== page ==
life. As an advocate his ability was widely
recognized. Died at Springfield, July 17, 1880.

LOGAX COUXTY, situated in tlie central part
of the State, and liaving an area of about 620
square miles. Its surface is chiefly a level or
moderately undulating prairie, with some high
ridges, as at Elkliart. Its soil is extremely fertile
and well drained by numerous creeks. Coal-
mining is successfully carried on. The other
staple products are corn, wheat, oats, hay, cattle
and pork. Settlers began to locate in 1819-22,
and the county was organized in 1839, being
originally cut off from Sangamon. In 1840 a
portion of Tazewell was added and. in 1845, a
part of De Witt County. It was named in honor
of Dr. John Logan, fatlier of Senator John A.
Logan. Postville was the first county-seat, but.

in 1847, a change was made to Moinit Pulaski,
and, later, to Lincoln, wliich is the pre.sent capi-
tal. Population (1880), 25,037; (1890), 25.489.

LOMBARD, a village of Dupage County, on the
Chicago & Great Western and the Chicago &
Northwestern Railways. Population (1880), 378;
(1890), 515.

LOMBARD UMVERSITY, an institution at
Galesburg under control of the Universalist
denomination, foundetl in 1851. It has prepara-
tory, collegiate and theological departments.
The collegiate department includes both classical
and scientific courses, with a speciallj' arranged
course of three years for young women, wlio con-
stitute nearly half the number of students. Tlie
University has an endowment of $200,000, and
owns additional property, real and personal, of
the value of §100,000. In 1898 it reported a fac-
ulty of tliirteen professors, with an attendance of
191 .students.

LONDON MILLS, a village and railway station
of Fulton County, on the Fulton Narrow Gauge
and Iowa Central Railroads, 19 miles southeast of
Galesburg. The district is agricultural ; the town
has a bank and a weekly newspaper. Population
(18001, 661.

LONG, Stephen Harriman, civil engineer, was
born in Hopkinton, N. H., Dec. 30, 1784; gradu-
ated at Dartmouth College in 1809, and, after
tejiching some years, entered the United States
Army in December, 1814, as a Lieutenant in the
Corps of Engineers, acting as Assistant Professor
of Mathematics at West Point; in 1816 was trans-
ferred to tlie Topographical Engineers with the
brevet rank of Jlajor. From 1818 to 1823 he had
charge of explorations between the Mississippi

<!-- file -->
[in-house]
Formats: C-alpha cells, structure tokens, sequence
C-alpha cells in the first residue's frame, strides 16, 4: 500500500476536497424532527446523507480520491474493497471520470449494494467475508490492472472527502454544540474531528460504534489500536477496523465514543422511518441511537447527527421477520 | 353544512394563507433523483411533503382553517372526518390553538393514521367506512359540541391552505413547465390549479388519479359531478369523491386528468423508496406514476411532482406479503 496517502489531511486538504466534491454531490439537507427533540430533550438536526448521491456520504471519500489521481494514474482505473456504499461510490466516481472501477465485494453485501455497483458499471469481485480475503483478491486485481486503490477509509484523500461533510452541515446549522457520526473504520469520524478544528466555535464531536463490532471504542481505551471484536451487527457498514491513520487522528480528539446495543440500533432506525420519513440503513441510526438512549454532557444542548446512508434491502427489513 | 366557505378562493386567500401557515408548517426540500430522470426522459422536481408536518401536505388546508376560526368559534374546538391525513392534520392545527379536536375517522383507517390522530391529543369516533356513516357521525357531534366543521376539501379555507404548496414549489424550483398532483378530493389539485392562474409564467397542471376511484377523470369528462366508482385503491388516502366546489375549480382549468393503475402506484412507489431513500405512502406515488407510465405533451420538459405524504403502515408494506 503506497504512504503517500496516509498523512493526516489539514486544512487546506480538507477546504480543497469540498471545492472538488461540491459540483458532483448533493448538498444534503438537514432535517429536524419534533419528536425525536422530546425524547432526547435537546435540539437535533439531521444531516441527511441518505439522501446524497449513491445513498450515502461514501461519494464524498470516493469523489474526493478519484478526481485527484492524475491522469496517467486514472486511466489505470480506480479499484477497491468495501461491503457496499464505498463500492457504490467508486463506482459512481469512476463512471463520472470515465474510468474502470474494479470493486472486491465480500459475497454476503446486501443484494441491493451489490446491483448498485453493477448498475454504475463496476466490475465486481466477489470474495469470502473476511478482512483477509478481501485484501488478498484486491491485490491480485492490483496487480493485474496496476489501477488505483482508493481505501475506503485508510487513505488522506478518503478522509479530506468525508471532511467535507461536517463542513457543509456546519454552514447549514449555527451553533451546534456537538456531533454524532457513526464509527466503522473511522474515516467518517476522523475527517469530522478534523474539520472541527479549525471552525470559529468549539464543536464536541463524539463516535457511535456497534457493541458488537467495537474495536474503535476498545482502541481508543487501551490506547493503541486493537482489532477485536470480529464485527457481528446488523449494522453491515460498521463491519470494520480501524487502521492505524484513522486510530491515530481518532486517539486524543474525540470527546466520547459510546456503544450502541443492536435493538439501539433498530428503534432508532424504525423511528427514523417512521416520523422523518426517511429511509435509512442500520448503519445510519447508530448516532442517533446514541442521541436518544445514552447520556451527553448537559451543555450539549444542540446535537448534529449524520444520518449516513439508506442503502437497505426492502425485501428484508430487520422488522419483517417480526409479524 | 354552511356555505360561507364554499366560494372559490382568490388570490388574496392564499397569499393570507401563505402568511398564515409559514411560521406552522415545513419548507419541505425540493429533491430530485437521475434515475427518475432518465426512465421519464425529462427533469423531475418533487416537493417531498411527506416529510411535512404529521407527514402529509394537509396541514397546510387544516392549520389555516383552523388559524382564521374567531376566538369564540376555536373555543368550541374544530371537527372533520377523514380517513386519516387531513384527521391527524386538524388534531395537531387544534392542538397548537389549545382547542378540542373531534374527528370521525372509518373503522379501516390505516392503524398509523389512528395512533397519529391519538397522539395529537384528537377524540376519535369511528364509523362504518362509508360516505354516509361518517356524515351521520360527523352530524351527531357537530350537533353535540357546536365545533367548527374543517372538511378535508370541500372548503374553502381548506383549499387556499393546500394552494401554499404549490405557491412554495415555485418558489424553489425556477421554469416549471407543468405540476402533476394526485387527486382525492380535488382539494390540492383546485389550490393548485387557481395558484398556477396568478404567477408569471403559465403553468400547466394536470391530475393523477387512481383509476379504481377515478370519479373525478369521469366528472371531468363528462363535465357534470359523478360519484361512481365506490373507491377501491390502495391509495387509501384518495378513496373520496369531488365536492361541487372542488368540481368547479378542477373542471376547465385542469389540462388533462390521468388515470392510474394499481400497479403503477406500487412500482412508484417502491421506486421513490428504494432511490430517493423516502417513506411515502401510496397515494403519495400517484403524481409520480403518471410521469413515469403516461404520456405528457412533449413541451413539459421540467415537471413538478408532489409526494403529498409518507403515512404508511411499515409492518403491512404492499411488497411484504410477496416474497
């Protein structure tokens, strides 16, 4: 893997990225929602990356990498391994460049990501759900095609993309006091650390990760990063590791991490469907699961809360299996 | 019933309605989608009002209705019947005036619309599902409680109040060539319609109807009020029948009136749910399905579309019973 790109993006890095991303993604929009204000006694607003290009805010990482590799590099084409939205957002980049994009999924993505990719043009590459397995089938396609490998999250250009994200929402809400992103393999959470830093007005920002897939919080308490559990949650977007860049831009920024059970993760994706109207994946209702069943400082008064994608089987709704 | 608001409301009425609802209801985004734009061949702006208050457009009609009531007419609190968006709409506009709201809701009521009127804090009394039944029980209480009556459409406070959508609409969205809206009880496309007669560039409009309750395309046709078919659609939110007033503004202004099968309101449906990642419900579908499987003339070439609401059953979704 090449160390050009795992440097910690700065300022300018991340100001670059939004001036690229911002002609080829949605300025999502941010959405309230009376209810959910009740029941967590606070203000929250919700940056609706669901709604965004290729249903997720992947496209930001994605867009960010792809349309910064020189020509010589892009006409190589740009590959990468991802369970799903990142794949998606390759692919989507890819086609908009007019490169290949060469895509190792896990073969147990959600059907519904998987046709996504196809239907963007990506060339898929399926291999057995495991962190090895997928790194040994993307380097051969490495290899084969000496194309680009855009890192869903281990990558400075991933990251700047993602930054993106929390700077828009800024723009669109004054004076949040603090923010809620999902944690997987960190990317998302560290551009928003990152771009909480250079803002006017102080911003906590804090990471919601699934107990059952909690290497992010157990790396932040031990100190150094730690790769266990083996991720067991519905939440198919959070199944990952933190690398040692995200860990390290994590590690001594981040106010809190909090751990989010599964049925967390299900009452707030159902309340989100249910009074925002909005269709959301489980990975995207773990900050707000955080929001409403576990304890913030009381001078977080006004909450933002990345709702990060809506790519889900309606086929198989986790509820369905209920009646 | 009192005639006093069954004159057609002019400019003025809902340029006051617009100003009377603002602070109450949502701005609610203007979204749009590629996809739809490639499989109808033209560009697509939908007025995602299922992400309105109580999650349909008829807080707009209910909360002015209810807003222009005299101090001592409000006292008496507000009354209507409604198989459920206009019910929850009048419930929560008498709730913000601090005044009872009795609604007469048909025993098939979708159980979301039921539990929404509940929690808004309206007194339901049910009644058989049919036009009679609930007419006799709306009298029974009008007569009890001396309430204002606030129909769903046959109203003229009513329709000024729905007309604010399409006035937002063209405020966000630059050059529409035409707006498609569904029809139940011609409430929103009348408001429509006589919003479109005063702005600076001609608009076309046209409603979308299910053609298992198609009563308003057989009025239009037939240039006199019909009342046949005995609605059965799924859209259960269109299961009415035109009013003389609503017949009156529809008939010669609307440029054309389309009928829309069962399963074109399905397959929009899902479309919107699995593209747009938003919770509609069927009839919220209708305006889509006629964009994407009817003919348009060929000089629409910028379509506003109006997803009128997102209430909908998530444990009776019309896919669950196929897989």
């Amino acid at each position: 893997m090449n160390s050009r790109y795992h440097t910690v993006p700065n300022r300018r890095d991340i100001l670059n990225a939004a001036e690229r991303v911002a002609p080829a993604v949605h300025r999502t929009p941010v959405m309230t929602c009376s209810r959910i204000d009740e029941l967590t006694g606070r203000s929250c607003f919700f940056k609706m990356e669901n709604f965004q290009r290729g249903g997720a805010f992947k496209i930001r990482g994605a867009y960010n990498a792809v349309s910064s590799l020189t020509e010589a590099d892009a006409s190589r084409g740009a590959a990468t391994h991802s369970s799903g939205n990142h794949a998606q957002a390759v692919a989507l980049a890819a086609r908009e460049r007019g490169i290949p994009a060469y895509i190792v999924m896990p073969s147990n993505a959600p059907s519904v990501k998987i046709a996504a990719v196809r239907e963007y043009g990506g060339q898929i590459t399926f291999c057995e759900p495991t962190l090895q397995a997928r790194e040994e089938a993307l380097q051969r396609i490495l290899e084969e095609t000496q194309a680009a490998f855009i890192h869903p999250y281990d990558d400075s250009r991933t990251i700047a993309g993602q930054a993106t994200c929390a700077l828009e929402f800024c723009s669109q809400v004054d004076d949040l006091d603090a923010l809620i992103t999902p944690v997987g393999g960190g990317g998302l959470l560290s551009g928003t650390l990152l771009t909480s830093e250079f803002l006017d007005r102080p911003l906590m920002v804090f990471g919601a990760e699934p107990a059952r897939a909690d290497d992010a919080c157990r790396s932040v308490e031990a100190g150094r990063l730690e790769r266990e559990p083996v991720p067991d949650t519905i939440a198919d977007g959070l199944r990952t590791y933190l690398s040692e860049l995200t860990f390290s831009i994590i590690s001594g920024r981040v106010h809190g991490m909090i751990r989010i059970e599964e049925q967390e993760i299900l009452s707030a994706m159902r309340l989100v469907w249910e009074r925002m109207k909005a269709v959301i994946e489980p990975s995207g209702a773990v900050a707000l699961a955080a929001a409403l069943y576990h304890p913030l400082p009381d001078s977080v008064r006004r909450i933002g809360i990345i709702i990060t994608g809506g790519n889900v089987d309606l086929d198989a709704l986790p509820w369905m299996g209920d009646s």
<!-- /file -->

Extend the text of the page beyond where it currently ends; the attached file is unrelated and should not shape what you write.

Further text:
River and the Rocky Mountains, and, in 1823-24,
to the sources of the Mississippi. One of the
highest peaks of the Rocky Mountains was named
in his honor. Between 1827 and 1830 he was
employed as a civil engineer on the Baltimore &
Ohio Railroad, and from 1837 to 1840, as Engineer-
in-Chief of the Western & Atlantic Railroad, in
Georgia, where he introduced a system of cui-ves
and a new kind of truss bridge afterwards gener-
ally adopted. On the organization of the Topo-
graphical Engineers as a separate corps in 1838,
he became Major of that body, ajid, in 1861, chief,
with the rank of Colonel. An account of his
first expedition to tlie Rocky Mountains (1819-20)
by Dr. Edwin James, was published in 1823. and
the following year appeared "Long's Expedition
to the Source of St. Peter's River, Lake of the
Woods. Etc." He was a member of the .Ameri-
can Philosophical Society and the author of the



first original treatise on railroad building ever
published in this country, under the title of
"Railroad Manual" (1839). During the latter
days of his life his home was at Alton, 111., where
he died, Sept. 4, 1864. Though retired from
active service in Jvme, 1863, he continued in the
discharge of important duties up to his death.

LONGENECKER, Joel M., lawyer, was born in
Crawford County, III, June 12, 1847; before
reaching his eighteenth year he enlisted in the
Fifth Illinois Cavalry, servinguntil the close of the
■war. After attending the high school at Robinson
and teaching for some time, he began the study
of law and was admitted to the bar at Olney in
1870 ; served two years as City Attorney and four